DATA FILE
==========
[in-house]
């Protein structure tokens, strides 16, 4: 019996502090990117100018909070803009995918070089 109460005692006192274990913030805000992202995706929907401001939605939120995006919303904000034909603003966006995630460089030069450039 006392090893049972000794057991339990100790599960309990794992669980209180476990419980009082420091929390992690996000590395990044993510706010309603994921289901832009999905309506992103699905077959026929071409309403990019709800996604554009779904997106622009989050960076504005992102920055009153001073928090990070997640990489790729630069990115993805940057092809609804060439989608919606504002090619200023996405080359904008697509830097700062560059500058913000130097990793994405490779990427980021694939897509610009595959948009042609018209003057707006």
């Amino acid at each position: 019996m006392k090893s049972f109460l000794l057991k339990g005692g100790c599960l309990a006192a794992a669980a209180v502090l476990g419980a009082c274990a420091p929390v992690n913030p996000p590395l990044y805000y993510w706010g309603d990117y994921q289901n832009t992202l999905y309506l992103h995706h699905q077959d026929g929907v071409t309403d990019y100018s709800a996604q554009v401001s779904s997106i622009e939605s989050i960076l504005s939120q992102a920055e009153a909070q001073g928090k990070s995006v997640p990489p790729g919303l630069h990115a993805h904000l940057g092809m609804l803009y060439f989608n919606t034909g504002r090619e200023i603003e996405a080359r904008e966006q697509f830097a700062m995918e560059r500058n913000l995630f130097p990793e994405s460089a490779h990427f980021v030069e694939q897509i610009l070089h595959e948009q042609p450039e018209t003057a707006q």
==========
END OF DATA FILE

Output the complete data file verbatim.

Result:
[in-house]
């Protein structure tokens, strides 16, 4: 019996502090990117100018909070803009995918070089 109460005692006192274990913030805000992202995706929907401001939605939120995006919303904000034909603003966006995630460089030069450039 006392090893049972000794057991339990100790599960309990794992669980209180476990419980009082420091929390992690996000590395990044993510706010309603994921289901832009999905309506992103699905077959026929071409309403990019709800996604554009779904997106622009989050960076504005992102920055009153001073928090990070997640990489790729630069990115993805940057092809609804060439989608919606504002090619200023996405080359904008697509830097700062560059500058913000130097990793994405490779990427980021694939897509610009595959948009042609018209003057707006």
């Amino acid at each position: 019996m006392k090893s049972f109460l000794l057991k339990g005692g100790c599960l309990a006192a794992a669980a209180v502090l476990g419980a009082c274990a420091p929390v992690n913030p996000p590395l990044y805000y993510w706010g309603d990117y994921q289901n832009t992202l999905y309506l992103h995706h699905q077959d026929g929907v071409t309403d990019y100018s709800a996604q554009v401001s779904s997106i622009e939605s989050i960076l504005s939120q992102a920055e009153a909070q001073g928090k990070s995006v997640p990489p790729g919303l630069h990115a993805h904000l940057g092809m609804l803009y060439f989608n919606t034909g504002r090619e200023i603003e996405a080359r904008e966006q697509f830097a700062m995918e560059r500058n913000l995630f130097p990793e994405s460089a490779h990427f980021v030069e694939q897509i610009l070089h595959e948009q042609p450039e018209t003057a707006q």